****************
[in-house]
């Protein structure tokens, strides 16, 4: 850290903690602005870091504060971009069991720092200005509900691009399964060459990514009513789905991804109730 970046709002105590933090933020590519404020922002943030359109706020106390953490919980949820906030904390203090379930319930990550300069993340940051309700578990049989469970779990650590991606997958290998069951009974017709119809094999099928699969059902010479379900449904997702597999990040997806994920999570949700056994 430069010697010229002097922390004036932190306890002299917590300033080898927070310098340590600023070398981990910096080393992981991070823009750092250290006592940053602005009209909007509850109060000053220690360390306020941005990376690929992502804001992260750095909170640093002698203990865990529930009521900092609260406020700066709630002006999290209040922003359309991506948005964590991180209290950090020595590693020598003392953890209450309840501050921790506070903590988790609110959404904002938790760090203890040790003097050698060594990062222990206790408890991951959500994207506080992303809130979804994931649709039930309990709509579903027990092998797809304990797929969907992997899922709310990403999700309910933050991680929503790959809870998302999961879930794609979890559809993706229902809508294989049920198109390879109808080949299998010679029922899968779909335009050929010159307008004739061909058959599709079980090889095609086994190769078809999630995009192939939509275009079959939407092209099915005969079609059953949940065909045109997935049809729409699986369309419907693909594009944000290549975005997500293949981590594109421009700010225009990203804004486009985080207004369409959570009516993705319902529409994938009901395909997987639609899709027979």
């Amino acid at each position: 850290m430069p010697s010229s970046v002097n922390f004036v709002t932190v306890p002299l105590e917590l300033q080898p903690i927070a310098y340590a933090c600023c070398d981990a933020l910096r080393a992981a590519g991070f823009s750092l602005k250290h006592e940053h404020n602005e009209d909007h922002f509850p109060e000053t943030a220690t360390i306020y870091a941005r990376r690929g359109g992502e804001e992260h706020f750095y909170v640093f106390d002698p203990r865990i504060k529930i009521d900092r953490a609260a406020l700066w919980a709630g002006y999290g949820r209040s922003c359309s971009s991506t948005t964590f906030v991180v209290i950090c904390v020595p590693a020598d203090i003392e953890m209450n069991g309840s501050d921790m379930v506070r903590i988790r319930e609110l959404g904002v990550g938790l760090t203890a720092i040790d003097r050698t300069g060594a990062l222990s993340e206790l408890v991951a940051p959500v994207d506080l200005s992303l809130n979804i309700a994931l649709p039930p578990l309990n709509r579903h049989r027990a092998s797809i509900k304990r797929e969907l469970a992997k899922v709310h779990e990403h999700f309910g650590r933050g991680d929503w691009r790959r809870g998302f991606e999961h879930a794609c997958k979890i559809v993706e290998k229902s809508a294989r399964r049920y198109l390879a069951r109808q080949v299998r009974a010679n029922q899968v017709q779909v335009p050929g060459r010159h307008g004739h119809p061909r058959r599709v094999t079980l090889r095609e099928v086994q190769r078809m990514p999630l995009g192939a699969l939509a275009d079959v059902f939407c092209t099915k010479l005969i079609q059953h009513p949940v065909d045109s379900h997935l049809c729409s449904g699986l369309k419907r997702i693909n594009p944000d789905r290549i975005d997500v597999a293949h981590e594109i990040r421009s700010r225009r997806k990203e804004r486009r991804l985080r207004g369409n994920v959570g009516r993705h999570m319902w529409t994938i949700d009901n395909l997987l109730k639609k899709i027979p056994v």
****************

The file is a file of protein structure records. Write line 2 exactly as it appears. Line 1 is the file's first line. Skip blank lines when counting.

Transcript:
């Protein structure tokens, strides 16, 4: 850290903690602005870091504060971009069991720092200005509900691009399964060459990514009513789905991804109730 970046709002105590933090933020590519404020922002943030359109706020106390953490919980949820906030904390203090379930319930990550300069993340940051309700578990049989469970779990650590991606997958290998069951009974017709119809094999099928699969059902010479379900449904997702597999990040997806994920999570949700056994 430069010697010229002097922390004036932190306890002299917590300033080898927070310098340590600023070398981990910096080393992981991070823009750092250290006592940053602005009209909007509850109060000053220690360390306020941005990376690929992502804001992260750095909170640093002698203990865990529930009521900092609260406020700066709630002006999290209040922003359309991506948005964590991180209290950090020595590693020598003392953890209450309840501050921790506070903590988790609110959404904002938790760090203890040790003097050698060594990062222990206790408890991951959500994207506080992303809130979804994931649709039930309990709509579903027990092998797809304990797929969907992997899922709310990403999700309910933050991680929503790959809870998302999961879930794609979890559809993706229902809508294989049920198109390879109808080949299998010679029922899968779909335009050929010159307008004739061909058959599709079980090889095609086994190769078809999630995009192939939509275009079959939407092209099915005969079609059953949940065909045109997935049809729409699986369309419907693909594009944000290549975005997500293949981590594109421009700010225009990203804004486009985080207004369409959570009516993705319902529409994938009901395909997987639609899709027979």